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The Parthenon
  • The Parthenon
  • The Parthenon
  • The Parthenon
  • The Parthenon
  • The Parthenon
  • The Parthenon
  • The Parthenon
  • The Parthenon
  • The Parthenon
You can’t come to Athens without visiting the Parthenon – a world-famous landmark that won’t fail to amaze even the most jaded traveller. Even when it’s crawling with tourists, the 2,500-year-old temple is dazzling in its simplicity and perfect symmetry. A marble jigsaw made of 70,000 pieces, the monument looks even more spectacular than ever after a 30-year restoration. A symbol not just of a nation, but of an entire ancient civilisation.
Built entirely of marble, the Parthenon is remarkable for the refinement of its architecture. Among other details, the Greek architects worked very subtle curves into the columns, floors and architraves as a means of counteracting the optical illusions caused by parallel lines. The result is a building that appears to display perfect symmetry.
The main entrance and ticket booth is situated above the junction of pedestrian Dionysiou Areopagitou Street and Apostolou Pavlou Street. It’s a fairly stiff climb through the pine-clad foothills of the Acropolis. You can also access the temple on foot via Plaka. To appreciate the temple’s extraordinary construction and colourful history, hire a guide to take you on a personal tour. Take a bottle of water, especially during the summer. Eating on the site is forbidden.
Open all year round, seven days a week, April-October 8am–7.30pm, November-March 8.30am-5pm. Opens late on Mondays at 11am. Go early in the morning to avoid the crowds and the midday heat. It’s glorious at dusk too. The whole site is exposed to the elements, so avoid rainy and very windy days.
Disabled access to the Parthenon is provided by a wheelchair stair climber lift and elevator. However, note that once up there, the floor is very uneven.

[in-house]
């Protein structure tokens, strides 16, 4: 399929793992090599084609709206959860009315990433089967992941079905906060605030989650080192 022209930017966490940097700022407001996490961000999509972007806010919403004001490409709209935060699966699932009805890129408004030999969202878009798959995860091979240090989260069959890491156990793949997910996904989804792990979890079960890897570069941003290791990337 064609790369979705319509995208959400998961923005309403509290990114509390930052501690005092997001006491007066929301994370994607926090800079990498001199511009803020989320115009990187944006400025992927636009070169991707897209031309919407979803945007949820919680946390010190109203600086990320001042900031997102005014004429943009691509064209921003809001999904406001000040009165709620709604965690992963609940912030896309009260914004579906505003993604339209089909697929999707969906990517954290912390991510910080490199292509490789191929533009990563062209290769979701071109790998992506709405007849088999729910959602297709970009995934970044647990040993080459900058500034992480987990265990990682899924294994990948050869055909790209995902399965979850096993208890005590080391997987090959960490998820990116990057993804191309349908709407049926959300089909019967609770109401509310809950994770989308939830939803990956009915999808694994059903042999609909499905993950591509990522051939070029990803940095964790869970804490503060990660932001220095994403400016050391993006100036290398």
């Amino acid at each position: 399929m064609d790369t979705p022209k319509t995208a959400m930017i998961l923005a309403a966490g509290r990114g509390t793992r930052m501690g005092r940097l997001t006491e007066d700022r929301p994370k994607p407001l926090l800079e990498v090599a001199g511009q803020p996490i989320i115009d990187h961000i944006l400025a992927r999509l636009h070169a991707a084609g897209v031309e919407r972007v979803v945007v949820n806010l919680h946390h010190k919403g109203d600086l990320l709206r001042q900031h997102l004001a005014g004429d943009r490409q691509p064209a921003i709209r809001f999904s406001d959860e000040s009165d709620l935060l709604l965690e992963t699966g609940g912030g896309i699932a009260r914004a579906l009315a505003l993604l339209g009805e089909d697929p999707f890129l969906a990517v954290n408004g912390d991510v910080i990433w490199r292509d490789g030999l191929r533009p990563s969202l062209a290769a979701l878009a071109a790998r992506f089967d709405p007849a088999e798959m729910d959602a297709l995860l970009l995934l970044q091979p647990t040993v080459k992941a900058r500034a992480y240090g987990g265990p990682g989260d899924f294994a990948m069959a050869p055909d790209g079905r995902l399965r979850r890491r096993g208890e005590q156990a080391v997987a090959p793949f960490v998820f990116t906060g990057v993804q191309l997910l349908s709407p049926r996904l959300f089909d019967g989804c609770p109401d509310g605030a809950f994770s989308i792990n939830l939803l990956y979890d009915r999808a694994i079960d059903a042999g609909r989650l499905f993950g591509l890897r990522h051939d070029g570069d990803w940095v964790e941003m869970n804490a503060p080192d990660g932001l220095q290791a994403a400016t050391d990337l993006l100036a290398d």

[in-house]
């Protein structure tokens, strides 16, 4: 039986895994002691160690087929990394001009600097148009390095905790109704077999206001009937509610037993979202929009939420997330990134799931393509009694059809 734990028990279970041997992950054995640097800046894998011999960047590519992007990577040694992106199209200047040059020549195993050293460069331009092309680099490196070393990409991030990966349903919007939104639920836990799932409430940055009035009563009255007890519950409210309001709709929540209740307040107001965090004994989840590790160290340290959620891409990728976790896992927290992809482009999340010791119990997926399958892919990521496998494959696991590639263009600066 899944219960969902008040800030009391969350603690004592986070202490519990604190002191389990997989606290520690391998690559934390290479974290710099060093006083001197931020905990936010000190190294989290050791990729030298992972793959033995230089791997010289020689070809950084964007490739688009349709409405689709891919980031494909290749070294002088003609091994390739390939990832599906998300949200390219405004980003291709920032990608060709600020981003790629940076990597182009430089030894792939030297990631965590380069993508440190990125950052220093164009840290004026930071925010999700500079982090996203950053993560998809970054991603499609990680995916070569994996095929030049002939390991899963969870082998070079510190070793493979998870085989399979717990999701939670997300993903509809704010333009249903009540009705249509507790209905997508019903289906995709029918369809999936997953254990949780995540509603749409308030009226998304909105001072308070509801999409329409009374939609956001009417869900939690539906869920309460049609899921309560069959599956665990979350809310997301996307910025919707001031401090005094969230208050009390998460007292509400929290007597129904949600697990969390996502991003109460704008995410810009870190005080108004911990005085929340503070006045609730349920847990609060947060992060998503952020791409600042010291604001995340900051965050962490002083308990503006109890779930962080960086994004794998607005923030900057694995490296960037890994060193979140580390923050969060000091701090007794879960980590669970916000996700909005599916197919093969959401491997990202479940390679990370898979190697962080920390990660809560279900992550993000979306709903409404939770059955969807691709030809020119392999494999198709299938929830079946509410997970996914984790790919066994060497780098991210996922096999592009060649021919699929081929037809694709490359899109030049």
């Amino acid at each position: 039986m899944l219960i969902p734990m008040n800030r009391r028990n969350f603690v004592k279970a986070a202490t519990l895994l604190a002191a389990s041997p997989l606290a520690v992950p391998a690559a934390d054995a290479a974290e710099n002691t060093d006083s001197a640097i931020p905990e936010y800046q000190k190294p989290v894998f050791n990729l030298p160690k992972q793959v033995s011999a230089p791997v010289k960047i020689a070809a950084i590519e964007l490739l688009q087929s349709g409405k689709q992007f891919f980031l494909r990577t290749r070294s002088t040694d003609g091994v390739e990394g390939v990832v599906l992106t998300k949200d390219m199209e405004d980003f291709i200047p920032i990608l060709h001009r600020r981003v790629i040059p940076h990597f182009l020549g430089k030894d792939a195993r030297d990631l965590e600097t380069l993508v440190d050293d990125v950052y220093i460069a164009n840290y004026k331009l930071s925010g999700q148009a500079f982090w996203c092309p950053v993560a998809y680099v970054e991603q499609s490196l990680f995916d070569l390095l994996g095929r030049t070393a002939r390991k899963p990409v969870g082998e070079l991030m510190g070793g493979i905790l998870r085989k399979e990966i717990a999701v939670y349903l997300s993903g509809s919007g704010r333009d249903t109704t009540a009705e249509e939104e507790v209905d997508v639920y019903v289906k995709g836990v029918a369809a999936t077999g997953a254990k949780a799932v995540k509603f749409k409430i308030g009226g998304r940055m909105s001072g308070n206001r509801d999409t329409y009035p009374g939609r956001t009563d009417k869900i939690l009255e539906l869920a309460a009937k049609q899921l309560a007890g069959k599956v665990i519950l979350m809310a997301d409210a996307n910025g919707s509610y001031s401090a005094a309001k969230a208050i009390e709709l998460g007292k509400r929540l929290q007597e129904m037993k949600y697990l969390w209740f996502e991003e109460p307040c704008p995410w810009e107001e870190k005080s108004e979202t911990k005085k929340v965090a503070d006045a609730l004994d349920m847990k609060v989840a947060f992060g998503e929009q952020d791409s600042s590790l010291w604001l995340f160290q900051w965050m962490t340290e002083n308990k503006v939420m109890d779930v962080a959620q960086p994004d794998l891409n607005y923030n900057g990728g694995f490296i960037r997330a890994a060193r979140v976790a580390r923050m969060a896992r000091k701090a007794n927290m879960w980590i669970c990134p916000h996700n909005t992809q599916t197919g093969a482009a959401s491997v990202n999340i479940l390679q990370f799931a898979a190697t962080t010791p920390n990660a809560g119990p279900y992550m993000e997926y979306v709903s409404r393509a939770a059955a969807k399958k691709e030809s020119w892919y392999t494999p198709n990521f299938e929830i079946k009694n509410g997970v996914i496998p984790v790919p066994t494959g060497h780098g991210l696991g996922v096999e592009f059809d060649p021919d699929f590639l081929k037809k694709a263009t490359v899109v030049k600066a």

Beef up before you go
Mary Beard’s brilliant book, The Parthenon (Harvard University Press, 2010), is a fascinating primer on the trials and fortunes of this timeless monument.
Best vantage point
For the best vantage point of the Parthenon without the crowds, follow the marble footpaths to the tranquil summit of Philopappou Hill. Close by, hidden among pine trees, is the Pnyx, the world’s first democratic assembly.
Picnic supplies
If you decide to view the Parthenon from Philopappou Hill, stop by the Takis bakery (Misaraliotou 14), which sells phenomenal feta and spinach pies, along with dozens of different breads and pastries.
Where to eat or drink
Buried in the backstreets of Plaka, overlooking the ancient Agora, is Dioskouri (Dioskouron 13), a local institution and a heavenly spot for an iced coffee or an ouzo-mezze.
Fact sheet
  • Type Heritage site
  • Place Athens
  • Notoriety Well known
  • Price guide $$$$$
  • Adults price from £11
  • Recommended duration 2+ hours
  • Available Jan-Dec
  • Best time Jan-Dec
  • Booking requirement Booking not required
  • Wheelchair friendly Yes
  • Physical difficulty
  • Fear factor
  • Authentic & unspoilt
  • Cultural insight